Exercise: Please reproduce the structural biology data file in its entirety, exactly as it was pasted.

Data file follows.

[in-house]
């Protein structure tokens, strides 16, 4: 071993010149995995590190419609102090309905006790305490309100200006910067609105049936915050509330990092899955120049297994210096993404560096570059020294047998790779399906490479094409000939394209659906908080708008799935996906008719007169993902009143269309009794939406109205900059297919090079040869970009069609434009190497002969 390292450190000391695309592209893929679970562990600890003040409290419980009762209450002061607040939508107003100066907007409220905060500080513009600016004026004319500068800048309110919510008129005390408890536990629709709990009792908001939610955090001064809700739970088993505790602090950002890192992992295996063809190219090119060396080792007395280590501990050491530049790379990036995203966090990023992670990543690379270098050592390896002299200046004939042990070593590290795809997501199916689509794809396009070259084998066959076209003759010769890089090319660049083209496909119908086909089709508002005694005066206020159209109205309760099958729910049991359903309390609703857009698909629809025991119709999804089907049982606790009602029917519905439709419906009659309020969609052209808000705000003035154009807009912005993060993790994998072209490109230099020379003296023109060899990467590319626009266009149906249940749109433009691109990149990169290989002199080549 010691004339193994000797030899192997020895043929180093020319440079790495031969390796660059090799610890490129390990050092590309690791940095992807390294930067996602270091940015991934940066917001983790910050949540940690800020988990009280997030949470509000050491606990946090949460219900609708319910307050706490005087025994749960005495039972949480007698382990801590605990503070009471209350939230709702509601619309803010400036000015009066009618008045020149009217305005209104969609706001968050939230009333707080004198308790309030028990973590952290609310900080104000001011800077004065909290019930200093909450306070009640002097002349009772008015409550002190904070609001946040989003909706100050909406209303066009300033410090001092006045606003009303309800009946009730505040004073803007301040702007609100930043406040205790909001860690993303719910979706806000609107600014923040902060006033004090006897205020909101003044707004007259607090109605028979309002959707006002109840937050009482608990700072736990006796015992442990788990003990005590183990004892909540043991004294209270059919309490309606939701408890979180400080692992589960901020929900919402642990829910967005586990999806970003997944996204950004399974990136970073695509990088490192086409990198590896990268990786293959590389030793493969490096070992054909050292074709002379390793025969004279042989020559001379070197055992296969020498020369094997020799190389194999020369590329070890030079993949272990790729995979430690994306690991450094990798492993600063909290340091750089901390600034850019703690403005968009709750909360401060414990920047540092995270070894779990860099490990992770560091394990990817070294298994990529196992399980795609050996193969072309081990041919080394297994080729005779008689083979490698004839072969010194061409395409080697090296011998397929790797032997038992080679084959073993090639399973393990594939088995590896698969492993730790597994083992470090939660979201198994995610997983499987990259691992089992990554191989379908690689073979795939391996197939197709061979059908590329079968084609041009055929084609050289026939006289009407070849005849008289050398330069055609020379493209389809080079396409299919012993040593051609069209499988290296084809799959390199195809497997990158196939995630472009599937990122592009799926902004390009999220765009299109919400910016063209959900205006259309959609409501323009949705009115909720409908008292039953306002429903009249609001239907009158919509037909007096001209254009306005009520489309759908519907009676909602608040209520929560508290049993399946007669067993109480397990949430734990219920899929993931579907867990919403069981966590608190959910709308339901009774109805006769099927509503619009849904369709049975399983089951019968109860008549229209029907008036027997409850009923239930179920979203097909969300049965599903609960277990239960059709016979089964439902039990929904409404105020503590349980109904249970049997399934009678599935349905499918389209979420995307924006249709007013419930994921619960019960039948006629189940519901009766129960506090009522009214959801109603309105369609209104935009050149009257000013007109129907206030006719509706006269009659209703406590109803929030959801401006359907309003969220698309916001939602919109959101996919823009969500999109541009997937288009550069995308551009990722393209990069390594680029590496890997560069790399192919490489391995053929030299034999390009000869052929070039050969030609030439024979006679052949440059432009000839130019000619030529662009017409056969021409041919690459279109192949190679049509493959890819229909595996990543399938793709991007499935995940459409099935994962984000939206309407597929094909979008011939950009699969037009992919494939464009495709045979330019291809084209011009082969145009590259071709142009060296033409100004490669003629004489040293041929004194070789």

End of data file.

[in-house]
């Protein structure tokens, strides 16, 4: 071993010149995995590190419609102090309905006790305490309100200006910067609105049936915050509330990092899955120049297994210096993404560096570059020294047998790779399906490479094409000939394209659906908080708008799935996906008719007169993902009143269309009794939406109205900059297919090079040869970009069609434009190497002969 390292450190000391695309592209893929679970562990600890003040409290419980009762209450002061607040939508107003100066907007409220905060500080513009600016004026004319500068800048309110919510008129005390408890536990629709709990009792908001939610955090001064809700739970088993505790602090950002890192992992295996063809190219090119060396080792007395280590501990050491530049790379990036995203966090990023992670990543690379270098050592390896002299200046004939042990070593590290795809997501199916689509794809396009070259084998066959076209003759010769890089090319660049083209496909119908086909089709508002005694005066206020159209109205309760099958729910049991359903309390609703857009698909629809025991119709999804089907049982606790009602029917519905439709419906009659309020969609052209808000705000003035154009807009912005993060993790994998072209490109230099020379003296023109060899990467590319626009266009149906249940749109433009691109990149990169290989002199080549 010691004339193994000797030899192997020895043929180093020319440079790495031969390796660059090799610890490129390990050092590309690791940095992807390294930067996602270091940015991934940066917001983790910050949540940690800020988990009280997030949470509000050491606990946090949460219900609708319910307050706490005087025994749960005495039972949480007698382990801590605990503070009471209350939230709702509601619309803010400036000015009066009618008045020149009217305005209104969609706001968050939230009333707080004198308790309030028990973590952290609310900080104000001011800077004065909290019930200093909450306070009640002097002349009772008015409550002190904070609001946040989003909706100050909406209303066009300033410090001092006045606003009303309800009946009730505040004073803007301040702007609100930043406040205790909001860690993303719910979706806000609107600014923040902060006033004090006897205020909101003044707004007259607090109605028979309002959707006002109840937050009482608990700072736990006796015992442990788990003990005590183990004892909540043991004294209270059919309490309606939701408890979180400080692992589960901020929900919402642990829910967005586990999806970003997944996204950004399974990136970073695509990088490192086409990198590896990268990786293959590389030793493969490096070992054909050292074709002379390793025969004279042989020559001379070197055992296969020498020369094997020799190389194999020369590329070890030079993949272990790729995979430690994306690991450094990798492993600063909290340091750089901390600034850019703690403005968009709750909360401060414990920047540092995270070894779990860099490990992770560091394990990817070294298994990529196992399980795609050996193969072309081990041919080394297994080729005779008689083979490698004839072969010194061409395409080697090296011998397929790797032997038992080679084959073993090639399973393990594939088995590896698969492993730790597994083992470090939660979201198994995610997983499987990259691992089992990554191989379908690689073979795939391996197939197709061979059908590329079968084609041009055929084609050289026939006289009407070849005849008289050398330069055609020379493209389809080079396409299919012993040593051609069209499988290296084809799959390199195809497997990158196939995630472009599937990122592009799926902004390009999220765009299109919400910016063209959900205006259309959609409501323009949705009115909720409908008292039953306002429903009249609001239907009158919509037909007096001209254009306005009520489309759908519907009676909602608040209520929560508290049993399946007669067993109480397990949430734990219920899929993931579907867990919403069981966590608190959910709308339901009774109805006769099927509503619009849904369709049975399983089951019968109860008549229209029907008036027997409850009923239930179920979203097909969300049965599903609960277990239960059709016979089964439902039990929904409404105020503590349980109904249970049997399934009678599935349905499918389209979420995307924006249709007013419930994921619960019960039948006629189940519901009766129960506090009522009214959801109603309105369609209104935009050149009257000013007109129907206030006719509706006269009659209703406590109803929030959801401006359907309003969220698309916001939602919109959101996919823009969500999109541009997937288009550069995308551009990722393209990069390594680029590496890997560069790399192919490489391995053929030299034999390009000869052929070039050969030609030439024979006679052949440059432009000839130019000619030529662009017409056969021409041919690459279109192949190679049509493959890819229909595996990543399938793709991007499935995940459409099935994962984000939206309407597929094909979008011939950009699969037009992919494939464009495709045979330019291809084209011009082969145009590259071709142009060296033409100004490669003629004489040293041929004194070789």